I feel a lot like I did in the Fall of 2009 — right after I broke through the block in writing my dissertation.  In August and September, I had realized what was missing from my paper and had (finally!) started writing in October, only sensing in November that I needed to step back a bit before setting off  again at full speed (as would happen in January of 2010).  And that’s what it seems like now — that I need to step back a bit. (more…)

9th Circuit declares Prop 8 Unconstitutional

Posted by B. Daniel Blatt at 1:08 pm - February 7, 2012.
Filed under: Constitutional Issues,Gay Marriage

Here’s the decision.

Decision is by Judge Stephen Reinhardt who is “one of the most-reversed judges before the Supreme Court“.

He just handed the Republicans a campaign issue.  They can make the case that unelected judges should not be resolving issues which the constitution entrusted to legislators — and the people themselves.

UPDATE:  I apologize for this sparse post on a very important topic.  A lot of things on my plate this week.  Let me just summarize my basic views which should be clear from my posts on gay marriage: I’m happy for the couples who can now seek the benefits of state sanction of their unions, but am concerned that we’re now turning to courts to resolve all manner of social issues.

This is not an issue of couples being able to live openly and call themselves married, but of the state recognizing their unions.

I would have different views on the constitutionality issue if states, like Virginia prior to Loving, were preventing gay couples from living openly within their jurisdiction.   Recall that the the loving couple in that case had three choices (1) leave Virginia; (2) get a divorce or (3) go to jail.  The couples in the current case could all still live openly in California — and even seek state recognition of their unions as domestic partnerships.

Tennessee Restauraunter Evicts Legislator Who Made Anti-Gay Remarks

Posted by B. Daniel Blatt at 12:00 pm - February 7, 2012.
Filed under: Freedom

Reader MV alerted me to this story about how “Martha Boggs, the owner of Knoxville’s The Bistro at the Bijou, asked [Tennessee Senator Stacey] Campfield to leave after he tried to dine at her establishment.”  The Senator had introduced a “prohibit teachers from discussing homosexuality in the classroom before the ninth grade“.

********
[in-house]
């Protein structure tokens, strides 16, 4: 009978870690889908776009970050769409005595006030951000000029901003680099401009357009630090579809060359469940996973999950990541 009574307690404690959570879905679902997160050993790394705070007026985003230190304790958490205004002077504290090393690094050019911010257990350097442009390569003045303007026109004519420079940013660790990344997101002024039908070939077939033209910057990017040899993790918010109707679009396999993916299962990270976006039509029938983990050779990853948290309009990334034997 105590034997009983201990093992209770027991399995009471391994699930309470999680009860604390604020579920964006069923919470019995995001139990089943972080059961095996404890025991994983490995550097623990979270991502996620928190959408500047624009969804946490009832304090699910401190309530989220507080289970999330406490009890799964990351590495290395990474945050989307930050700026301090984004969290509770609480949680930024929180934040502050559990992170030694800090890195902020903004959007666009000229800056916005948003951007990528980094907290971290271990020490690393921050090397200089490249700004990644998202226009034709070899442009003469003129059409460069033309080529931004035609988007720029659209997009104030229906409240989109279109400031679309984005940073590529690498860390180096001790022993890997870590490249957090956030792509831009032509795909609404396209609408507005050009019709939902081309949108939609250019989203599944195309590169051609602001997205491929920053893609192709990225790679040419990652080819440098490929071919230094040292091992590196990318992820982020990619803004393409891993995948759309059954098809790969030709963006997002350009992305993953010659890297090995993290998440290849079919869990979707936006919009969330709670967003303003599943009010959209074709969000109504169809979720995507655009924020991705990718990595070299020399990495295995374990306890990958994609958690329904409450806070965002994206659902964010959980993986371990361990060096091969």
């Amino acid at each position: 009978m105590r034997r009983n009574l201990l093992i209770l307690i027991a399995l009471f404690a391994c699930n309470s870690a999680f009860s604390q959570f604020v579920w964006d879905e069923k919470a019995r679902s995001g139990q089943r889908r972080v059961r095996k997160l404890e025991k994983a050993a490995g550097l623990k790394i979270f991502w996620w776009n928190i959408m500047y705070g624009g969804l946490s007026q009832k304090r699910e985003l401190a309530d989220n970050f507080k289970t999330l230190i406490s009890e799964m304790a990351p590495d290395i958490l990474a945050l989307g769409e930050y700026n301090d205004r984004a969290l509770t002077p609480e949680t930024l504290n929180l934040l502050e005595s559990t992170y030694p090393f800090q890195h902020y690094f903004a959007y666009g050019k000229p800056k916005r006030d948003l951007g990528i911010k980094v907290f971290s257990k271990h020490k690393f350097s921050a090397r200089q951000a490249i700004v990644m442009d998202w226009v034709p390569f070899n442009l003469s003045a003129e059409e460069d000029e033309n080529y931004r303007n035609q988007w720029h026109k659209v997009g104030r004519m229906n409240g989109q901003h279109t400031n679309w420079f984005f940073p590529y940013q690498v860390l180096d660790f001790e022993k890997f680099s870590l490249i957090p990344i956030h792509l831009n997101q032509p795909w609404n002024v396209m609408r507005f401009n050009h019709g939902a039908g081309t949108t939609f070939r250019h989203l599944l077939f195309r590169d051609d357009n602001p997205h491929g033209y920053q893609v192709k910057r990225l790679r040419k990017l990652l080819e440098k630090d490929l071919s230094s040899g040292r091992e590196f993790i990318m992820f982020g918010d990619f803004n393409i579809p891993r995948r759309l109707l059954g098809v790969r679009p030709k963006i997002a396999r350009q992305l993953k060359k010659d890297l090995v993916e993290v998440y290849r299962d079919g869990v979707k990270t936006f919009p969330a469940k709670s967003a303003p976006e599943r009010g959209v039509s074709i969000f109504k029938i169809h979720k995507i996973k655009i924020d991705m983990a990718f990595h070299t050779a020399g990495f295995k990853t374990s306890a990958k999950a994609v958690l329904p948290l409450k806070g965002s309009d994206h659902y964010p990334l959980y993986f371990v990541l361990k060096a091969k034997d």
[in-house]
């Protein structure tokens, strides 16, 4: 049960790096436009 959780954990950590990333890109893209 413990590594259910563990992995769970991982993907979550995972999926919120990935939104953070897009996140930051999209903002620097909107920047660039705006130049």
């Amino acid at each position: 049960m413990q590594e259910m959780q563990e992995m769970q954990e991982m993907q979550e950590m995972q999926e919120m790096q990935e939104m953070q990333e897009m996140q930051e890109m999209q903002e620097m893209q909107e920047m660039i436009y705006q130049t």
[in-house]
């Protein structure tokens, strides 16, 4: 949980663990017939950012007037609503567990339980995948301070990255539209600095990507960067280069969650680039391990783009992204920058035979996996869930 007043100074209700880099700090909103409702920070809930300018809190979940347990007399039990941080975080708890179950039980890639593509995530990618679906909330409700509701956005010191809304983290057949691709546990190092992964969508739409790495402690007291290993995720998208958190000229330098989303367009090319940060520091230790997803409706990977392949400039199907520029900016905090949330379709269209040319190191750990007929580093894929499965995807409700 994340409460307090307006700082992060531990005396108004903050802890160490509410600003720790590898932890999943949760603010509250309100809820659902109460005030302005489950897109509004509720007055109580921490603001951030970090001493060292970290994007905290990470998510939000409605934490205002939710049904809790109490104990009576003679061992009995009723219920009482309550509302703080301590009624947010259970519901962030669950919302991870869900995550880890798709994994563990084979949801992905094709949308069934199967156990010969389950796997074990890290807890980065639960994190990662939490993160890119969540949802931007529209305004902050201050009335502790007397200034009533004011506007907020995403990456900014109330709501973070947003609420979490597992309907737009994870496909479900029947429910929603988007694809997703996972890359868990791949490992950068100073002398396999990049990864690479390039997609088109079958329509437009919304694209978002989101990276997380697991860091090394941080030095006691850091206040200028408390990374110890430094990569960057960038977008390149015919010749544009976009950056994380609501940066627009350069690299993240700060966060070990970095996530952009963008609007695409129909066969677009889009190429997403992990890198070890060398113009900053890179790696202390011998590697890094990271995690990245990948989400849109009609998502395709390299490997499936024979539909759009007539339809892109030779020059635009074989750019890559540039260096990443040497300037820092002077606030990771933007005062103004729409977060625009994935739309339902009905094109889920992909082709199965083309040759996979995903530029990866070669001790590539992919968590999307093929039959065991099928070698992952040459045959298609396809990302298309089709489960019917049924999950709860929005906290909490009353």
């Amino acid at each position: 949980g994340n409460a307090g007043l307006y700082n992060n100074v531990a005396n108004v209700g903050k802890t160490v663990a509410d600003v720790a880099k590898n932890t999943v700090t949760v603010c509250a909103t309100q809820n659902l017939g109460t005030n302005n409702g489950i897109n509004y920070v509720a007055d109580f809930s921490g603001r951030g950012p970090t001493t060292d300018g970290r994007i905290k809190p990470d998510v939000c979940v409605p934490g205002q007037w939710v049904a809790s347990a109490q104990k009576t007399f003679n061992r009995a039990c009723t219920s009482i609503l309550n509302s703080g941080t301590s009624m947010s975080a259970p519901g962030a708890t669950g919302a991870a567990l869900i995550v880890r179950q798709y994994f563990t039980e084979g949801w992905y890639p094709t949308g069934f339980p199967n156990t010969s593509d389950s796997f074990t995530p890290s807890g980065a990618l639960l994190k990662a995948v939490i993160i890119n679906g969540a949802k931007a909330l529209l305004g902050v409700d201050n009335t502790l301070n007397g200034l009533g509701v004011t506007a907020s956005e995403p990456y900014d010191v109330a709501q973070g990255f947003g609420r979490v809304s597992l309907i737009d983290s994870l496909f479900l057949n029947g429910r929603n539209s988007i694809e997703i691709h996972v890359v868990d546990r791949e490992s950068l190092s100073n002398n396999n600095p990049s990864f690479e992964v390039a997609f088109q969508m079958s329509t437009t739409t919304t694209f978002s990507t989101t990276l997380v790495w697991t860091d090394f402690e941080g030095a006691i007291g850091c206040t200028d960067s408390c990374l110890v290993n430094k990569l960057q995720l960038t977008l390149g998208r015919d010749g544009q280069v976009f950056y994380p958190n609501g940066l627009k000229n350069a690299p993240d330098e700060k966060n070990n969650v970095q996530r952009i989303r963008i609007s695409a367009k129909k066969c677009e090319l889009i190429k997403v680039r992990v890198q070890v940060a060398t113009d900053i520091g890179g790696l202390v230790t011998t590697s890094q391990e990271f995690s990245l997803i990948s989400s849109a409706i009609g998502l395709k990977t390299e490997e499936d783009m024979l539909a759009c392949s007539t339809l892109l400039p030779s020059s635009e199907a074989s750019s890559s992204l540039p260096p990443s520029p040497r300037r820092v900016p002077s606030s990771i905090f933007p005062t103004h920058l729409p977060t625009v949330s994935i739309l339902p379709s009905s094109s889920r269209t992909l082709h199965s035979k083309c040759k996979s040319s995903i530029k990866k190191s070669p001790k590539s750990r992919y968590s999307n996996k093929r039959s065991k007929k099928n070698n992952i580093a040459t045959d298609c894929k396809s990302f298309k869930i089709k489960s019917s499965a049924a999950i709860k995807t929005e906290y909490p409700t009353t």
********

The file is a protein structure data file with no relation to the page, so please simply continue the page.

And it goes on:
According to Metropulse blog, Boggs said that she “didn’t want his hate in my restaurant“; she told the Senator “he wasn’t welcome[:] . . . I feel like he’s gone from being stupid to being dangerous, and I wanted to stand up to him.'”  She should be free to decided who’s welcome (and who’s not), particularly on her property.

A restauranter should have the right to refuse service to everyone.  Kudos, Ms. Boggs for so bolding exercising your freedom!

She didn’t ask for any special privilege from the state — or seek to deprive anyone of his rights, but exercised her own.  This was on her property; an individual should be free to associate with whomever he chooses on his (or her) own land.

Contrast this with a story Glenn linked in May 2010 where the ACLU successfully sued a Long Beach, California restaurant for refusing service to Nazis supporting lapel pins.  Nice to see that some states still allow businesses to refuse service to those whose views she finds offensive.

Prop 8 Decision Expected Today

Posted by B. Daniel Blatt at 3:57 am - February 7, 2012.
Filed under: Constitutional Issues,Gay Marriage

Just caught this on Memeorandum:

The U.S. Court of Appeals for the Ninth Circuit’s public information office expects a ruling on Tuesday, Feb. 7 by 10 a.m. Pacific/1 p.m. Eastern Time in the Perry v. Brown case challenging the constitutionality of Proposition 8.

Regardless of how the 9th Circuit rules,” writes Howard Mintz in the San Jose Mercury News, “Tuesday’s ruling is expected to be only a prelude to further legal skirmishing that ultimately is likely to wind up in the U.S. Supreme Court.”